• Up to $40,000 in Canada Revenue Agency (CRA) retroactive tax refunds.
If you or a family member is disabled with Hearing Loss, you may be eligible for retroactive refunds from your past 10 years of paid taxes – up to $40,000.
• Up to $90,000 when setting up a Registered Disability Savings Plan (RDSP).
Contact us for a free consultation – with no obligation. HandyTax works on your behalf to get you (or a family member) a tax refund of up to $40,000 from looking at old tax returns. There is no cost to you unless you get a refund. If we are successful, our fee is 25% of the refund received.
HandyTax works with families members to maximize any tax refund related to a disability family member. Trust HandyTax to communicate with the government and medical staff securely and confidentially.
• Voicemails are generally returned within 24 hours
HandyTax has had success in the past helping disabled Canadians with Hearing Loss get retroactive disability tax credit refunds from the Canada Revenue Agency. Tax refunds depend on your personal situation and actual refunds can range anywhere below, $40,000. The entire process takes between 3 and 9 months to complete as communication between the CRA and your qualified practitioner are the source of the varying time periods to completion. If you suffer from Hearing Loss, you may qualify for the Disability Tax Credit.
Hearing loss affects millions of Canadians as they age, through degenerative conditions, or through other issues and problems that they may face linked to genetics, acute workplace injuries and accidents, or other degenerative diseases relating to aging. Hearing is one of the senses human tend to use the most, and as such, hearing loss can be a significant problem that impacts the quality of life for many people as they cope with their lack of this important sense.
Hearing loss does not necessarily have a solution, as the eardrums typically cannot be repaired in a manner suitable to regain adequate hearing. However, there are ways to adequately maintain hearing even after hearing loss, and use tools like hearing aids to promote auditory consistency.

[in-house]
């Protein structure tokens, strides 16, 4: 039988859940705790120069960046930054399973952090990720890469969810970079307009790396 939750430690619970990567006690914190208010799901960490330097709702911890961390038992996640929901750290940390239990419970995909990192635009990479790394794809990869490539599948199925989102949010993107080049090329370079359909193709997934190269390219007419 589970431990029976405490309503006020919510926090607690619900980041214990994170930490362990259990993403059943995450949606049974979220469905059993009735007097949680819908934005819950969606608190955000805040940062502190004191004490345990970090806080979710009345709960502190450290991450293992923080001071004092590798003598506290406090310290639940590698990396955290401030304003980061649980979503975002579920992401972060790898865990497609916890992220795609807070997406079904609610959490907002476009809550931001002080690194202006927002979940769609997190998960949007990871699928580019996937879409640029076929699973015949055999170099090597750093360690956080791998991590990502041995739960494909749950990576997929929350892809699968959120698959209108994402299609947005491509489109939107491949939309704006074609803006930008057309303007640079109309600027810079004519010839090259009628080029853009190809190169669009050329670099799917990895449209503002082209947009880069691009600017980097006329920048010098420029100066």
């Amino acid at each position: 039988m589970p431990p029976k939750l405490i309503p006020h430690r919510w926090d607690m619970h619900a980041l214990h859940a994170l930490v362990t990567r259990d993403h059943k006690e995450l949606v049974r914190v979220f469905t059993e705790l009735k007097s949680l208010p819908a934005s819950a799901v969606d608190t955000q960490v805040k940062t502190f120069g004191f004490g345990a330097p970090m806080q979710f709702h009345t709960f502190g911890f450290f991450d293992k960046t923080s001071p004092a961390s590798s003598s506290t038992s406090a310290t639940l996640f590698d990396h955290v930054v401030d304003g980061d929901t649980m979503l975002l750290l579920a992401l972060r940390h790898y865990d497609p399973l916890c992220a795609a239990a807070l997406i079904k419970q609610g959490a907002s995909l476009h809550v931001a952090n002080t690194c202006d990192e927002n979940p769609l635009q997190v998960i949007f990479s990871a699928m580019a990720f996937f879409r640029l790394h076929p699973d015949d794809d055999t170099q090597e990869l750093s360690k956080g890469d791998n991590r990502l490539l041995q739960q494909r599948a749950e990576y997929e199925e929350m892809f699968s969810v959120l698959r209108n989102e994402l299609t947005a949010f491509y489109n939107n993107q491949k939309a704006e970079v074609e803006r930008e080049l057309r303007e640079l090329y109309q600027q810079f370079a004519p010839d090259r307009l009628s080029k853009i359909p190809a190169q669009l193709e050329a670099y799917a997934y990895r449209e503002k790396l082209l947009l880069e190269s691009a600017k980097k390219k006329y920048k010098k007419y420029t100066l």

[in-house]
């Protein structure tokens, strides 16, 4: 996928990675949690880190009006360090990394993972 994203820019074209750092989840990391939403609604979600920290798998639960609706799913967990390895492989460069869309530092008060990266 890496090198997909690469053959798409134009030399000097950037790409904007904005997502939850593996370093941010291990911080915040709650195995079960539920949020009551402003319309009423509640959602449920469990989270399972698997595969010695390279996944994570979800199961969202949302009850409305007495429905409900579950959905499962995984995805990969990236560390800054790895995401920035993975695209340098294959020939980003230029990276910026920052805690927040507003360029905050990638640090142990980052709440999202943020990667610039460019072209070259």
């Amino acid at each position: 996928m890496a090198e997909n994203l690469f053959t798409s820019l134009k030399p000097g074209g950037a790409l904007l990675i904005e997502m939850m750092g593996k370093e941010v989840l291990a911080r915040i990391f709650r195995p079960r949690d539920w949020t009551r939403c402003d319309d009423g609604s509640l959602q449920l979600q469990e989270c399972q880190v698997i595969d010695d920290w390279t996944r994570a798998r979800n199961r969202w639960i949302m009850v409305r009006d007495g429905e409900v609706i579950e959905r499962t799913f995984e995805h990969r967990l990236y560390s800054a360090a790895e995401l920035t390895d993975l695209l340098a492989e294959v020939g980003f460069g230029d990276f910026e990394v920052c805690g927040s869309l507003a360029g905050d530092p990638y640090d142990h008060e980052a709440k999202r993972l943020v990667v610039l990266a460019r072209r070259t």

The causes of hearing loss are multi-varied and numerous, from aging and degenerative issues that wear down the eardrums over time, to specific and acute injuries and illnesses that make hearing loss happen suddenly and completely. For senior citizens, hearing loss happens over time as part of the aging process. People who are older will experience more significant hearing loss than others simply due to their age and the reaction their body has to the aging process.
For young people, hearing loss can come from degenerative conditions and issues, or from acute injuries that blow out the eardrums and cause serious health problems. These injuries can relate to the listening of loud music and noises in close quarters, the over-use of headphones and other technologies that exacerbate hearing loss, or sudden and unexpected loud noises that can permanently damage the eardrums and cause hearing loss in the long-term.
Symptoms of hearing loss are quite simple – the slow or sudden inability of a patient to hear. A lack of ability to hear is the main and obvious sign that hearing loss has taken place; however, there are other signs, too, that hearing loss may be coming on.
First, continued ringing in the ears is a sign that there may be some sort of hearing loss issue at hand, as the continued ringing may signify the eardrums being damaged in some way. Furthermore, the slight loss of hearing or ringing of the ears combined with continued headaches may signify impending hearing loss, as often times hearing loss exacerbates other cranial issues.
Knowing the symptoms of hearing loss can allow a patient to take the necessary steps to work through it, and, in turn, work around hearing loss problems by the use of hearing aids and other devices. Those who lose their hearing can expect to live full, complete lives even after the diagnosis thanks to modern medicine and technology that can amplify sound adequately for them permanently.